Scott Kirkland, the co-founder and executive director of EMVision, says people living in regional Australia remain at greater risk of stroke and worse outcomes because of the time it can take to access treatment.
EMVision was founded in 2017 to address accessibility challenges in medical imaging. After acquiring the intellectual property from UniQuest, which is the University of Queensland’s commercialisation arm, it embarked on the process of development and commercialisation.
According to Mr Kirkland, "When diagnosing and treating stroke, 'time is brain'. Treatment needs to be provided within the first few hours of stroke onset, ideally within the 'golden hour'.
"Every single minute counts and in most places around the world, 'golden hour' treatment is rare, even in Australia. The tyranny of distance plays a significant role with one-third of our population living in a rural or remote community with limited access to time-sensitive neuroimaging and stroke care."
He said the past decade has seen significant innovation and advances in stroke treatment, including surgical and therapeutic interventions.
"We know these are highly effective, saves lives and can enable patients to make a full recovery. However, these treatments can not be applied until clinicians have looked inside the brain and determined the type of stroke.
"Unfortunately, the pace of innovation in portable neuroimaging has not kept pace with the innovation in stroke treatment. Our ambition, working alongside the Australian Stroke Alliance, is to help deliver urgent stroke care on the roads and in the air, for all Australians, regardless of their location.
Mr Kirkland said while CT and MRI are important imaging tools, they are largely inaccessible at the point of care, particularly for time-sensitive medical emergencies that require urgent neuroimaging.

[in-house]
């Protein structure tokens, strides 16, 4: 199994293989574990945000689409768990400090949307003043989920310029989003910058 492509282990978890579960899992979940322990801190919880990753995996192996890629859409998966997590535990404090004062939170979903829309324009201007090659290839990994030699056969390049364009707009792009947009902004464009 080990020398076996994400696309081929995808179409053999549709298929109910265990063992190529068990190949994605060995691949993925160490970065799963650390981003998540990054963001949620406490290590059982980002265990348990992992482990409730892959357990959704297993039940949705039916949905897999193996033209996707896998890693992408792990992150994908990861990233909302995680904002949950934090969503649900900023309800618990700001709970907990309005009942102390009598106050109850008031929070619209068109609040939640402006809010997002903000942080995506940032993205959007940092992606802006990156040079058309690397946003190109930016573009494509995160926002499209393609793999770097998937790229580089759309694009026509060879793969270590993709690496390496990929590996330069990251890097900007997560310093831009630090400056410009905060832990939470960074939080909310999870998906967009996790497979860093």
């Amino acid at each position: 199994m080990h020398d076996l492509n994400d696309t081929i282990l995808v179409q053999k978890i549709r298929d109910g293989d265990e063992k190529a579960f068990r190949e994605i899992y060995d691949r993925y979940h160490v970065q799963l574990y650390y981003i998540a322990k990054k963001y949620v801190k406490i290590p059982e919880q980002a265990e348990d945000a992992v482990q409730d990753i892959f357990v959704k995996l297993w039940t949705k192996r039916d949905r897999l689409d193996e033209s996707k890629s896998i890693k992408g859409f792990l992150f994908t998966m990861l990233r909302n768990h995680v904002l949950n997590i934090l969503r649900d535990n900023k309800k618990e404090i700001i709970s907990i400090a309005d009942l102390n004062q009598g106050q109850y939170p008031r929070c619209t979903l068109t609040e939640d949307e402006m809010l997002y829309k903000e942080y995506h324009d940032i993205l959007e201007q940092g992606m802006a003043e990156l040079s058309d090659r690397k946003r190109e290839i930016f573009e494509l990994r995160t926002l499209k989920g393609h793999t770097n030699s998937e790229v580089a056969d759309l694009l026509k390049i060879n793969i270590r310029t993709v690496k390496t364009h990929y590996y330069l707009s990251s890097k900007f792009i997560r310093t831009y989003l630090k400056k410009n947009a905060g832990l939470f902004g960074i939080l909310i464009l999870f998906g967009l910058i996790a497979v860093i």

"EMVision has two generations of product under development that can be brought to the patient, wherever they are. Our 'first gen' product is a cart-based portable brain scanner, designed for use in hospitals, clinics, and other environments where CT or MRI are not accessible or practical.
"Our 'second gen' is a helmet system designed for use in road and air ambulances. In the acute phase of a stroke, whether that stroke has occurred in a hospital or out in the community, clinicians try to get an urgent and accurate diagnosis to establish which patients are suitable for effective, time-critical interventions.
"The benefit of having the technology available, such as our portable brain scanner, is to help enable that earlier on-scene diagnosis and treatment. After treatment, our 'first gen' device intends to also offer a bedside neuromonitoring capability that has not existed previously, tracking clinical changes such as response to treatment, and providing earlier identification of complications, particularly for patients that are critically unwell and challenging to transport to radiology."
The company's technology was the brainchild of experts at the University of Queensland, including Professor Amin Abbosh, Professor Stuart Crozier, Dr Konstanty Bialkowski and their team of researchers.
"Our technology uses signals in the electromagnetic spectrum to distinguish between ischaemic and haemorrhagic strokes in a matter of minutes without the use of ionising radiation," said Mr Kirkland.
"Our scanner acquires data in under 30 seconds, can reconstruct images in a few minutes and does not require any contrast agents. It's also very light, portable and easy to use meaning it has the potential to offer a faster and more accessible neuroimaging solution for time-sensitive medical emergencies like stroke, and in the future other conditions such as traumatic brain injury."